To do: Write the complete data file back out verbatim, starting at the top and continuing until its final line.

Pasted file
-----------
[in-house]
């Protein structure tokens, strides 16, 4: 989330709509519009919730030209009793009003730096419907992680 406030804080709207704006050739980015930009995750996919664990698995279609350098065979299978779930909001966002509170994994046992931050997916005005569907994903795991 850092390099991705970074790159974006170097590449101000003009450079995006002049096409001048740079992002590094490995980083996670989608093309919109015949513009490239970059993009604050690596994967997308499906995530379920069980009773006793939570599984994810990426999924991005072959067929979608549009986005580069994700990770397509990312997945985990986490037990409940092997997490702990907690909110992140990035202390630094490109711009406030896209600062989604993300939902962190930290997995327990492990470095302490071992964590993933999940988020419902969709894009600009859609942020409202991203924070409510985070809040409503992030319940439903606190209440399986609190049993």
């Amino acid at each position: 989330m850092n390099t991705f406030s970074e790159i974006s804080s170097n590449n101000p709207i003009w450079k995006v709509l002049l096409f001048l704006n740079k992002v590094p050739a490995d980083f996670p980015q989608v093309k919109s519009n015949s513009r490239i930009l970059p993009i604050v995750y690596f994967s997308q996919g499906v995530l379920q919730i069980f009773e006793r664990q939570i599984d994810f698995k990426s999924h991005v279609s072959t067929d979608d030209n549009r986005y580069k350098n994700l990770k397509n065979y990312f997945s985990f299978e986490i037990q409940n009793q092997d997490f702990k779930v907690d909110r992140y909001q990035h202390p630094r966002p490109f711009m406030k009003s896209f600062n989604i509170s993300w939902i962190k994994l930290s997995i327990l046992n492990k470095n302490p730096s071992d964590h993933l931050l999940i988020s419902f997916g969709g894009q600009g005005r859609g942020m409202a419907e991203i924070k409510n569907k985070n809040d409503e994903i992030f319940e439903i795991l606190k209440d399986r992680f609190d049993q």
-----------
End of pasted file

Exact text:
[in-house]
């Protein structure tokens, strides 16, 4: 989330709509519009919730030209009793009003730096419907992680 406030804080709207704006050739980015930009995750996919664990698995279609350098065979299978779930909001966002509170994994046992931050997916005005569907994903795991 850092390099991705970074790159974006170097590449101000003009450079995006002049096409001048740079992002590094490995980083996670989608093309919109015949513009490239970059993009604050690596994967997308499906995530379920069980009773006793939570599984994810990426999924991005072959067929979608549009986005580069994700990770397509990312997945985990986490037990409940092997997490702990907690909110992140990035202390630094490109711009406030896209600062989604993300939902962190930290997995327990492990470095302490071992964590993933999940988020419902969709894009600009859609942020409202991203924070409510985070809040409503992030319940439903606190209440399986609190049993």
């Amino acid at each position: 989330m850092n390099t991705f406030s970074e790159i974006s804080s170097n590449n101000p709207i003009w450079k995006v709509l002049l096409f001048l704006n740079k992002v590094p050739a490995d980083f996670p980015q989608v093309k919109s519009n015949s513009r490239i930009l970059p993009i604050v995750y690596f994967s997308q996919g499906v995530l379920q919730i069980f009773e006793r664990q939570i599984d994810f698995k990426s999924h991005v279609s072959t067929d979608d030209n549009r986005y580069k350098n994700l990770k397509n065979y990312f997945s985990f299978e986490i037990q409940n009793q092997d997490f702990k779930v907690d909110r992140y909001q990035h202390p630094r966002p490109f711009m406030k009003s896209f600062n989604i509170s993300w939902i962190k994994l930290s997995i327990l046992n492990k470095n302490p730096s071992d964590h993933l931050l999940i988020s419902f997916g969709g894009q600009g005005r859609g942020m409202a419907e991203i924070k409510n569907k985070n809040d409503e994903i992030f319940e439903i795991l606190k209440d399986r992680f609190d049993q």